Leung Chun-ying sees pan-democrats as the enemy, ex-supporter says
Ex-supporter says he complained to Beijing over chief executive's attitude to opposition
The chief executive views pan-democrats as "the enemy", said the man who landed Leung Chun-ying in more hot water over illegal structures yesterday.
Beijing-loyalist businessman Lew Mon-hung made the disclosures in an interview with the Chinese-language weekly magazine iSun Affairs that was published yesterday.
Lew said he had even complained about Leung's attitude to Cao Erbao, then the head of research in Beijing's liaison office in Hong Kong, saying it was against the spirit of "one country two systems" and the principles of Deng Xiaoping.
Lew told the magazine that during a dinner in May last year, he asked Leung to try to make friends with the opposition pro-democracy camp. "[Leung] said to me, 'Mon-hung, you know what ... our relations with the pan-democrats are confrontations between ourselves and the enemy'."
Lew said he called Cao to complain the very next day. He quoted Cao as telling him: "You must not criticise him openly. You can try to talk to him in private and rectify his views."
Earlier this month, Cao was reported to have been appointed to the Beijing municipal committee of the Chinese People's Political Consultative Conference.
Vincent Lee, chairman of the Tung Tai Group, who was at the dinner, said he did not hear Leung's "enemy" comment.
Lew, who had been seen as a keen supporter of the chief executive, also claimed that Leung reneged on a promise to appoint him to the Executive Council.
In the iSun Affairs interview, Lew went on to accuse Leung and his campaign team of a "total lack of political sensitivity" and said it was him who won over the Oriental Press Group - publishers of the Oriental Daily News and The Sun - to support Leung during the election race.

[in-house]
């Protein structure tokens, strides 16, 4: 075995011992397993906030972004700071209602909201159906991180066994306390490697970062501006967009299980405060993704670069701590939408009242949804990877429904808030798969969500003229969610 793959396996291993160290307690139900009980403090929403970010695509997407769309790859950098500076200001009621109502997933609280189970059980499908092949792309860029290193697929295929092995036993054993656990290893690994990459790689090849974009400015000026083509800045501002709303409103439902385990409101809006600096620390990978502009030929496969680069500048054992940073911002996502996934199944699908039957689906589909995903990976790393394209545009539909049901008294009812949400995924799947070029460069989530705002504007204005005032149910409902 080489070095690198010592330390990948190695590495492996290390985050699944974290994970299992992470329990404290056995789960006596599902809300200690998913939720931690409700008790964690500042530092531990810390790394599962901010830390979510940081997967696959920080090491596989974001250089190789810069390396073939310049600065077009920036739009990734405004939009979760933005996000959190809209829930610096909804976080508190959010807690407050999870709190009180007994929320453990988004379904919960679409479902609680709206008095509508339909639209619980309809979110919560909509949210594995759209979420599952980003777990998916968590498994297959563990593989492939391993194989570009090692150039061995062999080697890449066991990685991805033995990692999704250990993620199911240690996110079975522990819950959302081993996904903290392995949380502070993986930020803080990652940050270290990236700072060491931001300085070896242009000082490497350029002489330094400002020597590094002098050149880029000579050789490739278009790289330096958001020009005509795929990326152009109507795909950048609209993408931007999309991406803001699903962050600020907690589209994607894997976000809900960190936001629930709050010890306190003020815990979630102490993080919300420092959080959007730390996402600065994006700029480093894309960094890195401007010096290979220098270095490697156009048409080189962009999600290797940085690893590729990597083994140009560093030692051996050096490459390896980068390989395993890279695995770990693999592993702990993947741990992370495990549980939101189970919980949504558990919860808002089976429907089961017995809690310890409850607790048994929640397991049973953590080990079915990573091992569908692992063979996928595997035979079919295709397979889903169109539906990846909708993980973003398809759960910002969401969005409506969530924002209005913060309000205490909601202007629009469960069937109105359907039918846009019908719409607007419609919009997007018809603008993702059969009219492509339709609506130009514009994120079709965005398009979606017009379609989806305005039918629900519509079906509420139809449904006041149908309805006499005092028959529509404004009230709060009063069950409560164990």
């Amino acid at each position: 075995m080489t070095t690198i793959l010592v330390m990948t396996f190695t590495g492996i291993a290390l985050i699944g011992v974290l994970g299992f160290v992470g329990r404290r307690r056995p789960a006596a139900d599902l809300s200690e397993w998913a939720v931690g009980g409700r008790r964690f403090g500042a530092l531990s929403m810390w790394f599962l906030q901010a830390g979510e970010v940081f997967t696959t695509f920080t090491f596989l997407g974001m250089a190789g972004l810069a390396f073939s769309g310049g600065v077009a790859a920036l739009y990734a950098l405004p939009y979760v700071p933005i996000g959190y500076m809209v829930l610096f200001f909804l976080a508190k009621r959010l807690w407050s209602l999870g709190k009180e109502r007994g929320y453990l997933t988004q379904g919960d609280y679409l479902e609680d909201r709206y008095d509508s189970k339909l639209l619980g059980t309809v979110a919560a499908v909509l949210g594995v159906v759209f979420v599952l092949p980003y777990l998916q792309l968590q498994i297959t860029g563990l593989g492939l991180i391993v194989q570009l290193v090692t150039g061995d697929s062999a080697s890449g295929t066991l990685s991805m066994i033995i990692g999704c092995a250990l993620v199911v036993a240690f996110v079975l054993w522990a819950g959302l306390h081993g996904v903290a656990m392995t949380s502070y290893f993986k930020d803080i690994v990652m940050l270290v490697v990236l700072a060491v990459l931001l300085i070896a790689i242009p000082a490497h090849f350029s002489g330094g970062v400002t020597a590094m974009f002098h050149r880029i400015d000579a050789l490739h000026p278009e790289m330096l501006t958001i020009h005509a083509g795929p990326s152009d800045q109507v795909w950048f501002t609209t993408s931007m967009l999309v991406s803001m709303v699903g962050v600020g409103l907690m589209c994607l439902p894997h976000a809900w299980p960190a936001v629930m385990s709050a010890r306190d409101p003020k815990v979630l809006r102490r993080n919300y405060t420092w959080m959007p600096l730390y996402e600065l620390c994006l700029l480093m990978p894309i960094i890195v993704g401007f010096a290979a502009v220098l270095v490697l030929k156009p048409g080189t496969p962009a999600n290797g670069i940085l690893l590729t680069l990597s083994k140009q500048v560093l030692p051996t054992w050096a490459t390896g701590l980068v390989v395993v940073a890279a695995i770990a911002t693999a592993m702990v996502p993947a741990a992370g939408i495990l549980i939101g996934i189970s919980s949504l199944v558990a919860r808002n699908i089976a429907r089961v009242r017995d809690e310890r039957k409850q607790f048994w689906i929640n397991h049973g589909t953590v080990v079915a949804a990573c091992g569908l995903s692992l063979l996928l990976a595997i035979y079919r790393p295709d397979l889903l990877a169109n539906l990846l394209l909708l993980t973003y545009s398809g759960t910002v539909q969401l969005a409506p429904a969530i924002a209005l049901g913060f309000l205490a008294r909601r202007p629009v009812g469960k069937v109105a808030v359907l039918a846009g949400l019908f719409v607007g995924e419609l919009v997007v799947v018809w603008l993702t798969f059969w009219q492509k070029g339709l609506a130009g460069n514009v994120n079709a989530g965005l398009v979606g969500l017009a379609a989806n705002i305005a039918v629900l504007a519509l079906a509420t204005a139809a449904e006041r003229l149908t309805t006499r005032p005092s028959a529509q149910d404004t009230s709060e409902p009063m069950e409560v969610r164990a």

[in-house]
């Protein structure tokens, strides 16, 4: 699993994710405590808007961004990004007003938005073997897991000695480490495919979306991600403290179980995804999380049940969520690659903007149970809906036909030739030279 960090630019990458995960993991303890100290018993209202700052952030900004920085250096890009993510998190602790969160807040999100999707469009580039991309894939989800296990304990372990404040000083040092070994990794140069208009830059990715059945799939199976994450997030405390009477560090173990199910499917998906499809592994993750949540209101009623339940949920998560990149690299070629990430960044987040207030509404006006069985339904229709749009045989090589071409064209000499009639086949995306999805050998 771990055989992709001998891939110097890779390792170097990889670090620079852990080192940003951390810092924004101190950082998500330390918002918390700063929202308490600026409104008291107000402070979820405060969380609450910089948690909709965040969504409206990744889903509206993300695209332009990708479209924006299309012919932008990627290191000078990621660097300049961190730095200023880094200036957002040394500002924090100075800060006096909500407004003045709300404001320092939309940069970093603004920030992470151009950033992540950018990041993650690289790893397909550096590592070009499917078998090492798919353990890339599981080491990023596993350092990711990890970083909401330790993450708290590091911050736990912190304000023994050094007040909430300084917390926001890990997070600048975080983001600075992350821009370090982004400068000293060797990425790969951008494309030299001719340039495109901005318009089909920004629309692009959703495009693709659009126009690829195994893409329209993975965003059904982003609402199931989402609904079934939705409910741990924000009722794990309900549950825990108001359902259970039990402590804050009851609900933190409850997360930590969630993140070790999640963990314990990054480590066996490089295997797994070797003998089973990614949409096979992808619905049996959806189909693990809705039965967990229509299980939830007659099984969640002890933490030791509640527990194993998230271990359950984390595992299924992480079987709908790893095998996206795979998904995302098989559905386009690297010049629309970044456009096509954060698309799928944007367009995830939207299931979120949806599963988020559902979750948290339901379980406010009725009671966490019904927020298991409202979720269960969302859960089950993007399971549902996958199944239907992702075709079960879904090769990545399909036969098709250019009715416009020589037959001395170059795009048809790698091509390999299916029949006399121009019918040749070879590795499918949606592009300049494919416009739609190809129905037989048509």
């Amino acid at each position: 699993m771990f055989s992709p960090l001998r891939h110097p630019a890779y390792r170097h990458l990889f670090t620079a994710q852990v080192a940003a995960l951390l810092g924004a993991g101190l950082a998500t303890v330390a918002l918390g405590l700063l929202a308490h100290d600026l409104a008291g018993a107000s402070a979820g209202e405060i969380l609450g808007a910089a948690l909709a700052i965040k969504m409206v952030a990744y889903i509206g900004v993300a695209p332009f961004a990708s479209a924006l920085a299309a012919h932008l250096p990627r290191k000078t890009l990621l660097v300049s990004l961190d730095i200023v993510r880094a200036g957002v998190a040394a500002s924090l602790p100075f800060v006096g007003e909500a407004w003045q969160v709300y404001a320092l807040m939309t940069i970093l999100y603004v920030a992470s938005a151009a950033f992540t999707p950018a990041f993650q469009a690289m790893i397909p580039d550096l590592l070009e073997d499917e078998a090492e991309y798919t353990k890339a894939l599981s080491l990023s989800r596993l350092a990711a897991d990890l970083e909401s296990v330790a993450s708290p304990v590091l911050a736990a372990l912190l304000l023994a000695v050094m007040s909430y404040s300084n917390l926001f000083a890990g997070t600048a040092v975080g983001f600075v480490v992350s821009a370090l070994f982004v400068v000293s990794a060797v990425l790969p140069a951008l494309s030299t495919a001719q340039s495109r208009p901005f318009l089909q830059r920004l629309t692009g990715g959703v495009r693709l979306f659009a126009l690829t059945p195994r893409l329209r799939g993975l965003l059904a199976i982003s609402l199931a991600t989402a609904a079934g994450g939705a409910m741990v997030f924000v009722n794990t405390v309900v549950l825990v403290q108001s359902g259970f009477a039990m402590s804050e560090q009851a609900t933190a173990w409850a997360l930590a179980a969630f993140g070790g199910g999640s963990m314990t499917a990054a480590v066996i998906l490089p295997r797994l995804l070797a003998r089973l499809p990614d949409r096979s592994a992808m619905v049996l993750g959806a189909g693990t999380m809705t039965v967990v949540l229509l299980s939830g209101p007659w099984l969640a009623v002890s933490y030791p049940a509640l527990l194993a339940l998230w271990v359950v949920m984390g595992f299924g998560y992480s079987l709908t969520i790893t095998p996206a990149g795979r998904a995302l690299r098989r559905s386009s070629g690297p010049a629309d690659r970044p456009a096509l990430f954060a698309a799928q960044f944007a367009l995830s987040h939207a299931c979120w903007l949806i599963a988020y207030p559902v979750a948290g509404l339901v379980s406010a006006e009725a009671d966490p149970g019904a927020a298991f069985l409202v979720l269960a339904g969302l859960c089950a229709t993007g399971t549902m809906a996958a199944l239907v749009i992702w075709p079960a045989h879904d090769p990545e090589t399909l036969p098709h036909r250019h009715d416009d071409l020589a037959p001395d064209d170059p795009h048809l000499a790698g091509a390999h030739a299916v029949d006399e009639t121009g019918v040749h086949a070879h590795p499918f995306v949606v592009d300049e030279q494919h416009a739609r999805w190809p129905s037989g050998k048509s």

Lew said that in December 2011, he arranged for Leung to meet Oriental Press chairman Ma Ching-kwan at the airport to persuade the media tycoon to use his newspapers to back him.
The result, he claimed, was that Leung's popularity soared, prompting Beijing to dump his rival, Henry Tang Ying-yen, and pick Leung as Hong Kong's new leader.
The revelation sparked speculations that Leung might have made an under-the-table deal with the media organisation.
However, a source close to Leung's election campaign discounted such speculation, saying: "It is very normal for Leung to meet media representatives."
And in a statement, Oriental Press said Lew's comments had "nothing to do with our group". It added: "We have passed this matter to lawyers to take necessary legal action."
Days before the alleged December 2011 meeting, Sing Tao News chairman Charles Ho Tsu-kwok, a member of the standing committee of the Chinese People's Political Consultative Conference, called an unscheduled press conference at which he attacked Leung and questioned his ability to govern the city. Ho is seen as a supporter of Tang.